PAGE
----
Tuesday, July 21, 2009

Full Circle

Not too very long ago, I found myself at home, that is, the place where I grew up, north of the Broad Mountain in Schuylkill Co., Pa. I left after work on a Wednesday afternoon and drove the 450 miles from Raleigh, NC to my mom’s house in Cresswell Gardens, down in the valley, on the road between Frackville and Ashland.

Family was the motivation for my visit. My mom was having cataract surgery that Friday, and my stepfather had a cardiac arrest scheduled for the following Sunday morning, though we didn’t know it at the time, but that’s another story.

On Friday, after the cataract surgery, but before the cardiac arrest on Sunday, I was browsing the local paper, The Republican-Herald. Buried in the first section, I noticed an article highlighting an art exhibit that evening from 6:00 - 9:00 at “Uptown Ashland” featuring several local artists. Two things about this piece of news drew my attention. One, I got a chuckle at the image and idea of “Uptown Ashland”— 95% of the town is built on a hill. I guess the “uptown” idea gave some weight and class to both Ashland and group sponsoring the exhibit. Either way, it was funny to me.

The other striking thing in the article was the name of one of the local featured artists, Robert McCormick. Yes, ole Mr. Bob McCormick, my 11th grade English teacher; this is the cat that, whether either of us realized it at the time or not—let alone admitted it, had a huge impact on the direction my life would take over the next 25 years.

Bob was an interesting character, and in many ways very much an anomaly in our small Catholic high school. He was a male, and he wasn’t a priest. That, in and of itself was unusual. Next, he was an English teacher. We didn’t know men, let alone ones who weren’t priests, could be English teachers at Catholic schools. Finally, he was cool. He was groovy; he was hip and he was bohemian. Bob was tuned-in and rumored to have turned-on and dropped out during his younger days. Yes, he definitely had a hint of hippy about him dwelling just beneath the surface of his thin frame. Yet another rumor hinted that he’d been at Woodstock—the real one, and there was another story circulating that he’d been held captive across three western states by fleeing bank robbers. Apparently, while in the midst of hitch hiking across America, a thing a hippie was reputedly disposed to in the days of peace and love, these bandits picked up Bob and a companion. I know there were a few other rumors floating around back then; they elude me now, but the bottom line was this: Bob had myth. He had an established Odyssey, and that mythology made him legit in my book.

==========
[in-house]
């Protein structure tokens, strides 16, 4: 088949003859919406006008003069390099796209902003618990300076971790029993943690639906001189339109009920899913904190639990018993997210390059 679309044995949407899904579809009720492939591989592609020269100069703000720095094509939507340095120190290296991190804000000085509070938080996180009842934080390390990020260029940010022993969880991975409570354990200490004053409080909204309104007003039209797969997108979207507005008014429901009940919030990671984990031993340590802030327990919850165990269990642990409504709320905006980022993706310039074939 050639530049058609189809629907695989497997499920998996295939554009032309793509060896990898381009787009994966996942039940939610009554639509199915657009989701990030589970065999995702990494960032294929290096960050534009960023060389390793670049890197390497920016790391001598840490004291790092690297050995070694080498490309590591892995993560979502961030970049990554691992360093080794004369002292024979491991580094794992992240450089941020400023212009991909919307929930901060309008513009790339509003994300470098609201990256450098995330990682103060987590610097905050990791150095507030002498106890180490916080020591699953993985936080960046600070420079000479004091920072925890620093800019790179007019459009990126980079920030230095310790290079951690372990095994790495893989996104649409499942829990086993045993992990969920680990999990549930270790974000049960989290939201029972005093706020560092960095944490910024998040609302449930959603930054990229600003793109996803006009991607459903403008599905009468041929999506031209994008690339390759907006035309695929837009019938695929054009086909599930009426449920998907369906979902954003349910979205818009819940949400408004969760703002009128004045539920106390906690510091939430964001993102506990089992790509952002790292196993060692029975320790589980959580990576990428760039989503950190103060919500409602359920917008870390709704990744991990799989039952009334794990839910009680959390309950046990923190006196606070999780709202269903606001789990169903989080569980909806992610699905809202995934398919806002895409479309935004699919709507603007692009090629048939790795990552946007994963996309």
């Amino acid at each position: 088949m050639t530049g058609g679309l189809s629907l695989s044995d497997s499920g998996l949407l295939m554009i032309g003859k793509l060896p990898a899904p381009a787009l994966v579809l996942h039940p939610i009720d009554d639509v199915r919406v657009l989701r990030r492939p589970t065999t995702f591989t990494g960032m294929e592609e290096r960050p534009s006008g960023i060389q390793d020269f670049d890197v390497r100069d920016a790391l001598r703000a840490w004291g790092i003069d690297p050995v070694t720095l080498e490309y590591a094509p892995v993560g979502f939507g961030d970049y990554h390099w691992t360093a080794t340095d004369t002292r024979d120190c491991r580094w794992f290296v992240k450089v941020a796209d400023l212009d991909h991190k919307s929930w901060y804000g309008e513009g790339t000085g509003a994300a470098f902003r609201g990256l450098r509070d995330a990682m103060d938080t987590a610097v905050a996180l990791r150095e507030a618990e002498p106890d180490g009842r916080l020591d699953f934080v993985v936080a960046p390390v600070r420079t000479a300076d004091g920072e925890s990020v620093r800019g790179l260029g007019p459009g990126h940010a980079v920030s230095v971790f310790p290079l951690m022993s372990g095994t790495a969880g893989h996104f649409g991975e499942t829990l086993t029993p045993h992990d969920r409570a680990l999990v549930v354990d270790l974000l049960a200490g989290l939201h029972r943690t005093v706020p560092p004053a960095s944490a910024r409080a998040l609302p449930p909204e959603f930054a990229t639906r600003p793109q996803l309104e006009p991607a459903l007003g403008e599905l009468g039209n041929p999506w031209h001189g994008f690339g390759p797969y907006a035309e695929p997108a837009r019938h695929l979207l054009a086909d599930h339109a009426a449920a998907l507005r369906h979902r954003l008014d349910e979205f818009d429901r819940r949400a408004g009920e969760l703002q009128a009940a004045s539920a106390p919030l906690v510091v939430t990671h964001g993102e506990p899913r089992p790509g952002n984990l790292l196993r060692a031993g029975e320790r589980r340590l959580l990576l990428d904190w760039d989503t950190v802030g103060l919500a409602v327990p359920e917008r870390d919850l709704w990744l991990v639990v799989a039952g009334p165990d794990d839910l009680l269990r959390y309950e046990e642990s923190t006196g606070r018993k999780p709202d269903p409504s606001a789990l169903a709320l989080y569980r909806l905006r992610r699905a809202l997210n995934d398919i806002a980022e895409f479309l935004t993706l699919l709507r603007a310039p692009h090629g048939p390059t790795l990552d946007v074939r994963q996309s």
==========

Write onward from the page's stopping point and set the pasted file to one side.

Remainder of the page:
Me, I was a large, sixteen-year old, hormone driven, Warrior Poet—though I really didn’t understand that last part at the time. I was in medias res with an internal struggle that would define a large portion of my life…trying to find my place, trying to figure out who I was, and trying to make sense of it all. In between that and drinking beer, I wanted to play football and basketball, I wanted to kiss girls, I wanted to write poetry and play the guitar, I wanted to act and dance and sing, and I wanted to learn to play the sax. I was able to do some of those, but others I left behind. Oh well. Back then, north of Broad Mountain, you made your choices early and rolled with them. Things were black and white, but mostly black, and there was no room for blurrin’ lines.

Until my junior year in high school, English class was a rather insignificant event in my academic life. That’s really a shame because I loved to read and write, and along with running and hitting, these were things I could do easily. Here’s a snapshot: Our freshman English “B” class was reading—aloud and in sequence, person by person, row by row, word by word, To Kill A Mockingbird, starting from page one. The good thing was that I felt myself getting hooked two pages in, the bad was that after the painful readings of the first few students in the first row, I couldn’t be held back. I looked across the room and did my calculations; there were three rows and 14 students ahead of me. I vividly remember thinking “I’ll just read the first chapter,” and off I went. The ugly would follow shortly.

Well thanks a bunch Harper Lee for writing a classic. I don’t remember how far I had melted into the text, but once my over-active imagination kicked into overdrive, I lost all sense of time and space. I wasn’t reading the book; I was the book.

Nothing kills a good book-buzz quicker than the sting of Sister Earnest Borgnine's ( or whichever nun she was) ruler smashing into my hands and knocking the book out of my hands. Apparently, much to the amusement of the students, I had not responded to several prompts by Sister EB to read. Much in the furtive fashion of ladies and gents of the cloth, she had hushed the class and moved in on me, just like a cat stalking a mouse. She delivered the deathblow with surgeon-like precision, the shiny metal edge implanted in the heavy old wooden ruler ripped into the flesh of my fingers, and the book leaped out of my hands like a fly fleeing the swatter.

She barked. “Pay attention! What’s wrong with you? You’re always day dreaming Robert! Get with the class, it is your turn to read.” I could swear she was cursing me under her breath as she returned to her perch at the front of the class. “Now read! We are on page 5, paragraph two…”

I don’t even remember anything about my sophomore English teacher, the curriculum, or anything earth-shattering that plugged me into learning. Nothing. No books, no short stories. Nada, nill, zip, zilch... zero.

Academic life for me changed on the first day of my junior year, first period. There he was, Mr. McCormik, Bob Mac, standing at the door of room 103, intoxicated waves of dark hair spinning about his head, a slightly mad and wild look in his eyes, wearing the dark blue v-neck regulation school sweater, with a silhouetting blue shirt and dark blue tie.